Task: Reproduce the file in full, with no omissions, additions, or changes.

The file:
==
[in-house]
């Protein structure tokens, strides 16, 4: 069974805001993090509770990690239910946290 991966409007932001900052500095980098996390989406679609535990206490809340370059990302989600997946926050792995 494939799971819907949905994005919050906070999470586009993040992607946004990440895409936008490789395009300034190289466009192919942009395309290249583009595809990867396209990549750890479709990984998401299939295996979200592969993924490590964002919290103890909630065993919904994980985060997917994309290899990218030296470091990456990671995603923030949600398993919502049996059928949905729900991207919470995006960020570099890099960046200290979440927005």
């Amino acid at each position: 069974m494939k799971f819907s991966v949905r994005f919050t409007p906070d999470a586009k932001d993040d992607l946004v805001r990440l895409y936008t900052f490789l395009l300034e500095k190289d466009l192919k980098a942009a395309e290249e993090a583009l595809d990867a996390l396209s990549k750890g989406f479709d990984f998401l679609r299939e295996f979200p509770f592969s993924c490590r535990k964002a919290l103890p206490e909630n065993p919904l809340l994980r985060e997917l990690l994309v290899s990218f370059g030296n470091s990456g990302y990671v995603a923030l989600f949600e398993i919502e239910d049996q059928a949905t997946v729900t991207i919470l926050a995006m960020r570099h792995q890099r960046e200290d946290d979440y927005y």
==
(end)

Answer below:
[in-house]
């Protein structure tokens, strides 16, 4: 069974805001993090509770990690239910946290 991966409007932001900052500095980098996390989406679609535990206490809340370059990302989600997946926050792995 494939799971819907949905994005919050906070999470586009993040992607946004990440895409936008490789395009300034190289466009192919942009395309290249583009595809990867396209990549750890479709990984998401299939295996979200592969993924490590964002919290103890909630065993919904994980985060997917994309290899990218030296470091990456990671995603923030949600398993919502049996059928949905729900991207919470995006960020570099890099960046200290979440927005």
């Amino acid at each position: 069974m494939k799971f819907s991966v949905r994005f919050t409007p906070d999470a586009k932001d993040d992607l946004v805001r990440l895409y936008t900052f490789l395009l300034e500095k190289d466009l192919k980098a942009a395309e290249e993090a583009l595809d990867a996390l396209s990549k750890g989406f479709d990984f998401l679609r299939e295996f979200p509770f592969s993924c490590r535990k964002a919290l103890p206490e909630n065993p919904l809340l994980r985060e997917l990690l994309v290899s990218f370059g030296n470091s990456g990302y990671v995603a923030l989600f949600e398993i919502e239910d049996q059928a949905t997946v729900t991207i919470l926050a995006m960020r570099h792995q890099r960046e200290d946290d979440y927005y």